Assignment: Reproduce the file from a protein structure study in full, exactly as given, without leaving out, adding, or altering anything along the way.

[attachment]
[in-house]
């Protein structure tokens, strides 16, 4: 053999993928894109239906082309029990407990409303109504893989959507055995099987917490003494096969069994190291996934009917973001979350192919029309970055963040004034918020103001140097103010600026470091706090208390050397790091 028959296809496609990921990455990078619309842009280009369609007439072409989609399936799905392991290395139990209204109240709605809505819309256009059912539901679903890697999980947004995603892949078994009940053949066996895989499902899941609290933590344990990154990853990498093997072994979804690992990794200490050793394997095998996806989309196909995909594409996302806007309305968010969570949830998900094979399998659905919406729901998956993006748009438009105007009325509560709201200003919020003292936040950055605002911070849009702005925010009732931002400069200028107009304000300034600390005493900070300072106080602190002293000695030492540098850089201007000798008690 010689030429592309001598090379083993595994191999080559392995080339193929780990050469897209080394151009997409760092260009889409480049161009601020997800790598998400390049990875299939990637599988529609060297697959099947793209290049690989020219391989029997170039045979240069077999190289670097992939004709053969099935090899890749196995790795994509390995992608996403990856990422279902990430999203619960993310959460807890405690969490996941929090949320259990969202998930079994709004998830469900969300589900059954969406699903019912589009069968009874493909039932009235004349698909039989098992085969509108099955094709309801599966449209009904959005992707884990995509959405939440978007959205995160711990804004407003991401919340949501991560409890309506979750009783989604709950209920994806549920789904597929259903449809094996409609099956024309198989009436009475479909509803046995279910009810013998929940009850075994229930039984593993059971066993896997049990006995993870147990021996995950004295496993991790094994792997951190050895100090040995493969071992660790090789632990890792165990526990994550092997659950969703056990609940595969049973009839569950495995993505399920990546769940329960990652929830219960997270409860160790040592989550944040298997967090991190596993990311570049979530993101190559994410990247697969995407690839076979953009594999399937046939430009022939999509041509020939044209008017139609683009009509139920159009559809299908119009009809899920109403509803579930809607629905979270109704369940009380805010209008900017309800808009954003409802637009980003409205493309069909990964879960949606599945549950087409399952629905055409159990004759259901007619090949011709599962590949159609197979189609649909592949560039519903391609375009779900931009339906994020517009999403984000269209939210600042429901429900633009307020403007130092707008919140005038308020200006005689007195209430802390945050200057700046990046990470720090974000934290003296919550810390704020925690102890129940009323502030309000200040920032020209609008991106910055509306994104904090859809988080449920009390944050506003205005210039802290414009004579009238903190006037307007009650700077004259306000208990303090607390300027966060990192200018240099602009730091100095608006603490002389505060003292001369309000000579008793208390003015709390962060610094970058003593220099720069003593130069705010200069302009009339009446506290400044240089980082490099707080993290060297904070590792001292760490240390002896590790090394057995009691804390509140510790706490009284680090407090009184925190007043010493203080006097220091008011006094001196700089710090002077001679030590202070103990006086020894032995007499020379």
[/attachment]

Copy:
[in-house]
């Protein structure tokens, strides 16, 4: 053999993928894109239906082309029990407990409303109504893989959507055995099987917490003494096969069994190291996934009917973001979350192919029309970055963040004034918020103001140097103010600026470091706090208390050397790091 028959296809496609990921990455990078619309842009280009369609007439072409989609399936799905392991290395139990209204109240709605809505819309256009059912539901679903890697999980947004995603892949078994009940053949066996895989499902899941609290933590344990990154990853990498093997072994979804690992990794200490050793394997095998996806989309196909995909594409996302806007309305968010969570949830998900094979399998659905919406729901998956993006748009438009105007009325509560709201200003919020003292936040950055605002911070849009702005925010009732931002400069200028107009304000300034600390005493900070300072106080602190002293000695030492540098850089201007000798008690 010689030429592309001598090379083993595994191999080559392995080339193929780990050469897209080394151009997409760092260009889409480049161009601020997800790598998400390049990875299939990637599988529609060297697959099947793209290049690989020219391989029997170039045979240069077999190289670097992939004709053969099935090899890749196995790795994509390995992608996403990856990422279902990430999203619960993310959460807890405690969490996941929090949320259990969202998930079994709004998830469900969300589900059954969406699903019912589009069968009874493909039932009235004349698909039989098992085969509108099955094709309801599966449209009904959005992707884990995509959405939440978007959205995160711990804004407003991401919340949501991560409890309506979750009783989604709950209920994806549920789904597929259903449809094996409609099956024309198989009436009475479909509803046995279910009810013998929940009850075994229930039984593993059971066993896997049990006995993870147990021996995950004295496993991790094994792997951190050895100090040995493969071992660790090789632990890792165990526990994550092997659950969703056990609940595969049973009839569950495995993505399920990546769940329960990652929830219960997270409860160790040592989550944040298997967090991190596993990311570049979530993101190559994410990247697969995407690839076979953009594999399937046939430009022939999509041509020939044209008017139609683009009509139920159009559809299908119009009809899920109403509803579930809607629905979270109704369940009380805010209008900017309800808009954003409802637009980003409205493309069909990964879960949606599945549950087409399952629905055409159990004759259901007619090949011709599962590949159609197979189609649909592949560039519903391609375009779900931009339906994020517009999403984000269209939210600042429901429900633009307020403007130092707008919140005038308020200006005689007195209430802390945050200057700046990046990470720090974000934290003296919550810390704020925690102890129940009323502030309000200040920032020209609008991106910055509306994104904090859809988080449920009390944050506003205005210039802290414009004579009238903190006037307007009650700077004259306000208990303090607390300027966060990192200018240099602009730091100095608006603490002389505060003292001369309000000579008793208390003015709390962060610094970058003593220099720069003593130069705010200069302009009339009446506290400044240089980082490099707080993290060297904070590792001292760490240390002896590790090394057995009691804390509140510790706490009284680090407090009184925190007043010493203080006097220091008011006094001196700089710090002077001679030590202070103990006086020894032995007499020379």